PS News

PS News presents reports on recent College activities and a selection of announcements, events and initiatives in the wider education community that may be of interest to our members.

Research symposium

The Ministry of Education held its fifth annual Research Symposium in Toronto in February.

About 450 educators and researchers from Ontario boards, faculties of education and the Ministry of Education attended.

Presentations and workshops covered research on teaching math as well as on professional learning methods, means of engaging students and involving parents, summer learning, mental health, literacy, leadership and using data to improve outcomes for students.

Helen Timperley, professor of Education at the University of Auckland in New Zealand, asked, “Why don’t teachers use our research?” adding, “We’ve come up with powerful ideas.”

She provided her own answer: “We have not engaged them.” She pointed out that modes typically used in professional learning are the ones teachers criticize if used in classrooms. “We have to begin by understanding how people learn, and then shape conditions essential for using a range of evidence.”

Timperley concluded that teachers can use evidence to improve their teaching practice in ways that work for students. It requires evidence from the classroom about teaching practice and student learning, evidence from other research, and support from school leaders so that teachers develop the inquiry habit as well as the knowledge and skills needed to learn from evidence.

This device is used by the Centre for the Use of Research and Evidence in Education (CUREE) in England. Its Chief Executive Officer Philippa Cordingley explored the connections between research and classroom teaching, with emphasis on the role of continuing professional learning. She presented a model of peer coaching and spoke of research as bites, tasters and nuggets. “Teachers aren’t short of stuff,” she said. “They are short of ways to find the stuff.” (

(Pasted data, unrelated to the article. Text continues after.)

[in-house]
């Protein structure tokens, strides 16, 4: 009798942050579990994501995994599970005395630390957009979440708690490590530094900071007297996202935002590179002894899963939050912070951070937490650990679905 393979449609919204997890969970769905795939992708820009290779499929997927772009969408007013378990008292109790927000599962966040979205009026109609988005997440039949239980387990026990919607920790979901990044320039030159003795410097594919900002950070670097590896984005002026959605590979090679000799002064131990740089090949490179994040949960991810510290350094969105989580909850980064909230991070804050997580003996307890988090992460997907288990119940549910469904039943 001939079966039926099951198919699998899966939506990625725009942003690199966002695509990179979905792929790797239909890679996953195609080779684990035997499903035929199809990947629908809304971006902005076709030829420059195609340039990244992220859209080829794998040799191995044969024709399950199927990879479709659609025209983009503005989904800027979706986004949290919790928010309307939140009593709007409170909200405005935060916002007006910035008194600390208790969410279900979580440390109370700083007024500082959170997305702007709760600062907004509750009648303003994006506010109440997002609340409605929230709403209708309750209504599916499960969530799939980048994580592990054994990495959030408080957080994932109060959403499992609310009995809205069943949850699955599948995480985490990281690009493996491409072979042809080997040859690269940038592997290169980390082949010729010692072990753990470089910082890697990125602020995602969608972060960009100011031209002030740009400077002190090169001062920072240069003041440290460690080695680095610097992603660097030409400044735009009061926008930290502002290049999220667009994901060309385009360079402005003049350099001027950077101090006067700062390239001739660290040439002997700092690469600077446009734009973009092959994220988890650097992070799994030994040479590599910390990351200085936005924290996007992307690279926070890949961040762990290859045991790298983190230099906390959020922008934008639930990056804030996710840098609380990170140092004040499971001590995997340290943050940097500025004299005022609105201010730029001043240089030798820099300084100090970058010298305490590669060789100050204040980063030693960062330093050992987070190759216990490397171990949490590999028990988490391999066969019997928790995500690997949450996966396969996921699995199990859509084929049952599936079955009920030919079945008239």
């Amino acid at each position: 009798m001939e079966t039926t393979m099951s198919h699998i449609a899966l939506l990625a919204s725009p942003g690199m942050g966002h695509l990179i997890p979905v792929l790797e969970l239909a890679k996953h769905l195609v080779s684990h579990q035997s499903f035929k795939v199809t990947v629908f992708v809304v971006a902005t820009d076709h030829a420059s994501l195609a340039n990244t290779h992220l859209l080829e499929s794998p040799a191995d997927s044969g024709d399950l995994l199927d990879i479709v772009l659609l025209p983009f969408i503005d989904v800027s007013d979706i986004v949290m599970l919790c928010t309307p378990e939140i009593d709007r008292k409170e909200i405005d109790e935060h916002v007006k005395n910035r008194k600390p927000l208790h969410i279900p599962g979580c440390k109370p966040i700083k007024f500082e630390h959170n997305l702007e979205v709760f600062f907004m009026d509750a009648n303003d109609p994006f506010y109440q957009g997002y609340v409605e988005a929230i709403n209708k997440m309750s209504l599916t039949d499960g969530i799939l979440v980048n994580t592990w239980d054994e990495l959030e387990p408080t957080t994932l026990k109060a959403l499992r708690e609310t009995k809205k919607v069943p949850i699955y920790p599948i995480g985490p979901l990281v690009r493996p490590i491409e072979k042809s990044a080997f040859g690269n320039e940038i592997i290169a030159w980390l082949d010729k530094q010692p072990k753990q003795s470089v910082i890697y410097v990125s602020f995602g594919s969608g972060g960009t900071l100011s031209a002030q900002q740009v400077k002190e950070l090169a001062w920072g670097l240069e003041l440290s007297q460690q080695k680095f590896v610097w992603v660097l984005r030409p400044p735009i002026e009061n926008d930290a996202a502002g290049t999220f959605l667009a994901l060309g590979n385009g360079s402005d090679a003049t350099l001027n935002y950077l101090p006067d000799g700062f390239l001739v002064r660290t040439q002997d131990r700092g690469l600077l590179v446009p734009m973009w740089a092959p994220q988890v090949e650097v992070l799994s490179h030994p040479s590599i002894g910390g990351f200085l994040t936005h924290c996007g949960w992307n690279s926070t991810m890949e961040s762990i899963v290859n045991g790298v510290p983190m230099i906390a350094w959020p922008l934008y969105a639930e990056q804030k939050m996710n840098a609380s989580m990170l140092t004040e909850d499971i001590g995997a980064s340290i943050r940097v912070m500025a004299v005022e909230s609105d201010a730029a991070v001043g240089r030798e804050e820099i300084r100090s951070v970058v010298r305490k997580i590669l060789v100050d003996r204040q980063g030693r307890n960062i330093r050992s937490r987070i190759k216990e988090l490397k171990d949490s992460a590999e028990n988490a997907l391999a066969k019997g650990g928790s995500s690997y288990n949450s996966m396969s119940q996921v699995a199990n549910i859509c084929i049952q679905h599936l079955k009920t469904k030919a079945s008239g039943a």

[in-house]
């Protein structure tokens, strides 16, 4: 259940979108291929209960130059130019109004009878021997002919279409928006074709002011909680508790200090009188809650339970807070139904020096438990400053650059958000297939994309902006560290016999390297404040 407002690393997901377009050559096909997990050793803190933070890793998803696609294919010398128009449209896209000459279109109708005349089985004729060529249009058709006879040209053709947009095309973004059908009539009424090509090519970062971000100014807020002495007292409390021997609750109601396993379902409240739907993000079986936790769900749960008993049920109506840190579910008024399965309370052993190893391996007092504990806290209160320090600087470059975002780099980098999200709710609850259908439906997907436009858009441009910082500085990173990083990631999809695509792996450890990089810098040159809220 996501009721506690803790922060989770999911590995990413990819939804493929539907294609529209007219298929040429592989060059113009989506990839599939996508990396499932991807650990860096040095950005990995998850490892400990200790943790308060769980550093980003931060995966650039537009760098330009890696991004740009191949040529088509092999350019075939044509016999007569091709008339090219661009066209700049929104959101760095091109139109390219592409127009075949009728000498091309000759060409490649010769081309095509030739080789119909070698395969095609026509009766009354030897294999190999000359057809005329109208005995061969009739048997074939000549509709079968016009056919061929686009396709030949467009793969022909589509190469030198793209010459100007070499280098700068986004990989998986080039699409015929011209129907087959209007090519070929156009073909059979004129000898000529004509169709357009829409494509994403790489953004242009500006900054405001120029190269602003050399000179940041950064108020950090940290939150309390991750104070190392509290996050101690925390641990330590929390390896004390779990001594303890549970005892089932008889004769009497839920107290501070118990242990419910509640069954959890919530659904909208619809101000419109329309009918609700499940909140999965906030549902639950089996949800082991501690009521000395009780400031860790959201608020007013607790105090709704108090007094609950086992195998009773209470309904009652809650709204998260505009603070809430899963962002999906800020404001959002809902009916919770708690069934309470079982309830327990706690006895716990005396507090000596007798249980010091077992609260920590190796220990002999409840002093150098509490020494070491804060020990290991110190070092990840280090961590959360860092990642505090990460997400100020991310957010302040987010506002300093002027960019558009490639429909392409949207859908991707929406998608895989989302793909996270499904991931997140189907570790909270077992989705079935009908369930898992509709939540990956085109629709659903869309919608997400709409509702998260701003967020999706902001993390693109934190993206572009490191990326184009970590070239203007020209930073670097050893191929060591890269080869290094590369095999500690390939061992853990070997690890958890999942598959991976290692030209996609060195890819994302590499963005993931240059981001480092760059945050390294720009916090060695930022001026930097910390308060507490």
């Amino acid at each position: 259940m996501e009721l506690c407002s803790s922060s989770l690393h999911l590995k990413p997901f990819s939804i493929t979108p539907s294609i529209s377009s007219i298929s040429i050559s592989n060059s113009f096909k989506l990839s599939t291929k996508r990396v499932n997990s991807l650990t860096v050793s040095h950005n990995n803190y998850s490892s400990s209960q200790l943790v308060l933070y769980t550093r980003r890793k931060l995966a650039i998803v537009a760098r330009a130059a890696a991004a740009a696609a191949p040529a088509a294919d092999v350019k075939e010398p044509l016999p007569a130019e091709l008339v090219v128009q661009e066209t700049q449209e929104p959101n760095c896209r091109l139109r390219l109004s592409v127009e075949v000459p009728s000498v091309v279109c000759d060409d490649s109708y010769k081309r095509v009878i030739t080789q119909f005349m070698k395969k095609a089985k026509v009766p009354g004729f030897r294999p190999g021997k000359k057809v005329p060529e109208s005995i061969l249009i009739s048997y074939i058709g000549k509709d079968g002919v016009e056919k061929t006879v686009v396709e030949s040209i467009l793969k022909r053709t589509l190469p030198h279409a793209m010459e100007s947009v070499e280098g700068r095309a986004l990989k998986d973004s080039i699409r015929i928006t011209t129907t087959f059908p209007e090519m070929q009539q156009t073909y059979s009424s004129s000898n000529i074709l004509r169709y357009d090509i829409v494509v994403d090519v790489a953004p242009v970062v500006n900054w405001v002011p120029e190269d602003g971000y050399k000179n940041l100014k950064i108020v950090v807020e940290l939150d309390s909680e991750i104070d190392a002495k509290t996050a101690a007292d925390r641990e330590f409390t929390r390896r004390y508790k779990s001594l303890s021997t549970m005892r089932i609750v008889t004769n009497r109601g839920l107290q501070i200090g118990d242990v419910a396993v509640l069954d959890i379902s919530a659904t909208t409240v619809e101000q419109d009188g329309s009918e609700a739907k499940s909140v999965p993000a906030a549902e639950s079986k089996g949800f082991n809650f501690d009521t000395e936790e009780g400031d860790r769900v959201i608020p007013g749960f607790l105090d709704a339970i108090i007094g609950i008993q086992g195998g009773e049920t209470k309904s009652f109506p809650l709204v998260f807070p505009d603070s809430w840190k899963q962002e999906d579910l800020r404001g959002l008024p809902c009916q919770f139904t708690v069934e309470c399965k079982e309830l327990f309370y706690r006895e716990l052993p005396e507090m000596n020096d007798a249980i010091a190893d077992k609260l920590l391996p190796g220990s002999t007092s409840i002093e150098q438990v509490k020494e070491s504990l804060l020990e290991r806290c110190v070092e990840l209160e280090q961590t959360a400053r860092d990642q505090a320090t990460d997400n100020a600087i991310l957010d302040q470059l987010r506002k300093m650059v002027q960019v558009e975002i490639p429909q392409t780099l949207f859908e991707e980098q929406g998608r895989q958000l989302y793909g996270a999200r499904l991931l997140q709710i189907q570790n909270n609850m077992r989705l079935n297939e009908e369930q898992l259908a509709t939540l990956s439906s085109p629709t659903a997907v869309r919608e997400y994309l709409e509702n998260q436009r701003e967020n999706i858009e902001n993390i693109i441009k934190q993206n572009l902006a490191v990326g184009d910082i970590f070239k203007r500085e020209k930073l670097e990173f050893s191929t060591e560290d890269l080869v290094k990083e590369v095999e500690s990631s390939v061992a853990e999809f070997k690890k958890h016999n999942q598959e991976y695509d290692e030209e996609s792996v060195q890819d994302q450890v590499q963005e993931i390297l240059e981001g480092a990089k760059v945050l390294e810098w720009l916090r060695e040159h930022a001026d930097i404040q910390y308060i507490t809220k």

Participants chose to attend workshops on two of 20 different topics. Several workshops presented research on teaching math. Others were on methods of professional learning, involving parents – programs such as summer learning, mental health literacy, leadership, methods of engaging students, and using data to improve outcomes for students.

Four groups, whose research was unique or of overarching interest, presented 10-minute vignettes to the entire conference. Robert Brandstetter, OCT, a teacher at St. Francis Xavier Secondary School in the Peel DSB talked about students as co-instructors with Amaryllis, a Grade 12 student, and Alexis, in Grade 11.

Research presented at the conference, whether in a workshop or a poster, had to be recent or underway and involve at least two partners and more than one school. It had to be geared to improving school or classroom practice and in line with the Ministry’s three key goals: improving student achievement, reducing gaps in learning and increasing public confidence in public education.

Among presenters were Helen Timperley, a professor of education at the University of Auckland in New Zealand.